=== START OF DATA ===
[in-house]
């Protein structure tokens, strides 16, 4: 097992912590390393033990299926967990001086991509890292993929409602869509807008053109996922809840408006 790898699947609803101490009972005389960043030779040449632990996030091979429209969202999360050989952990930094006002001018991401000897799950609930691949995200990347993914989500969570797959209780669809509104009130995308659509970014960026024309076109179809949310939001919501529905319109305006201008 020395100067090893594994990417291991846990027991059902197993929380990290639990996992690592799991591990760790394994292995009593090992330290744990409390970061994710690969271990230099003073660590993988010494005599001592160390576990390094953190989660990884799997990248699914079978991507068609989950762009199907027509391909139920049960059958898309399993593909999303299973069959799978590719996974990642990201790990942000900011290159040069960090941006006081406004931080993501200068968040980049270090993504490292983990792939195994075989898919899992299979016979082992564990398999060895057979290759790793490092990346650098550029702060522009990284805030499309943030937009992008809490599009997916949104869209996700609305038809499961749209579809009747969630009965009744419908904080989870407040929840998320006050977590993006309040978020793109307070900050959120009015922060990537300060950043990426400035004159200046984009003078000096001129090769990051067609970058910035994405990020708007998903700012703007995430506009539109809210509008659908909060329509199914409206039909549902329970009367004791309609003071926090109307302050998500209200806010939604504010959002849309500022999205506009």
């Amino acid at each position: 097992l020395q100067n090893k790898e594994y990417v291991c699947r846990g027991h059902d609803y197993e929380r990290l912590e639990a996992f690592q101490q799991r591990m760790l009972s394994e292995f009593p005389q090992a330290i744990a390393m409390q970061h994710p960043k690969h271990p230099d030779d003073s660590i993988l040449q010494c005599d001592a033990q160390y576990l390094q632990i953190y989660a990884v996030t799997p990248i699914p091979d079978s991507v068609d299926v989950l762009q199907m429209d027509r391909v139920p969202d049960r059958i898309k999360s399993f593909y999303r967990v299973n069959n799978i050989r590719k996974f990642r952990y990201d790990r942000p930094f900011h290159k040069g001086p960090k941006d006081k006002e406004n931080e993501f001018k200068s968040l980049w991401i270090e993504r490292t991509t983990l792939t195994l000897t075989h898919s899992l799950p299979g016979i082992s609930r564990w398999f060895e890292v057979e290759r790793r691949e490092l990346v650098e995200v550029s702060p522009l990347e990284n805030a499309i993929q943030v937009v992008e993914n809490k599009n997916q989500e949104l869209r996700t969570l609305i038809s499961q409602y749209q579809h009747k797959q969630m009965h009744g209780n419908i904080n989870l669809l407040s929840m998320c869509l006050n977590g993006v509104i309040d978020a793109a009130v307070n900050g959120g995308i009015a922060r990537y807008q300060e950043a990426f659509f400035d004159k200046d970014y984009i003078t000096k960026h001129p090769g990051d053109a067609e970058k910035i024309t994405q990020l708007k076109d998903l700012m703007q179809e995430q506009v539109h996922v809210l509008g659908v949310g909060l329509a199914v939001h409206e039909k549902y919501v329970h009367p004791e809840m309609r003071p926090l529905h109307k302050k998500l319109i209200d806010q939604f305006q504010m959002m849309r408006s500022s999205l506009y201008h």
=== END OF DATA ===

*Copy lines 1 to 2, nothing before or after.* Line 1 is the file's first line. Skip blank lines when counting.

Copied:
[in-house]
């Protein structure tokens, strides 16, 4: 097992912590390393033990299926967990001086991509890292993929409602869509807008053109996922809840408006 790898699947609803101490009972005389960043030779040449632990996030091979429209969202999360050989952990930094006002001018991401000897799950609930691949995200990347993914989500969570797959209780669809509104009130995308659509970014960026024309076109179809949310939001919501529905319109305006201008 020395100067090893594994990417291991846990027991059902197993929380990290639990996992690592799991591990760790394994292995009593090992330290744990409390970061994710690969271990230099003073660590993988010494005599001592160390576990390094953190989660990884799997990248699914079978991507068609989950762009199907027509391909139920049960059958898309399993593909999303299973069959799978590719996974990642990201790990942000900011290159040069960090941006006081406004931080993501200068968040980049270090993504490292983990792939195994075989898919899992299979016979082992564990398999060895057979290759790793490092990346650098550029702060522009990284805030499309943030937009992008809490599009997916949104869209996700609305038809499961749209579809009747969630009965009744419908904080989870407040929840998320006050977590993006309040978020793109307070900050959120009015922060990537300060950043990426400035004159200046984009003078000096001129090769990051067609970058910035994405990020708007998903700012703007995430506009539109809210509008659908909060329509199914409206039909549902329970009367004791309609003071926090109307302050998500209200806010939604504010959002849309500022999205506009």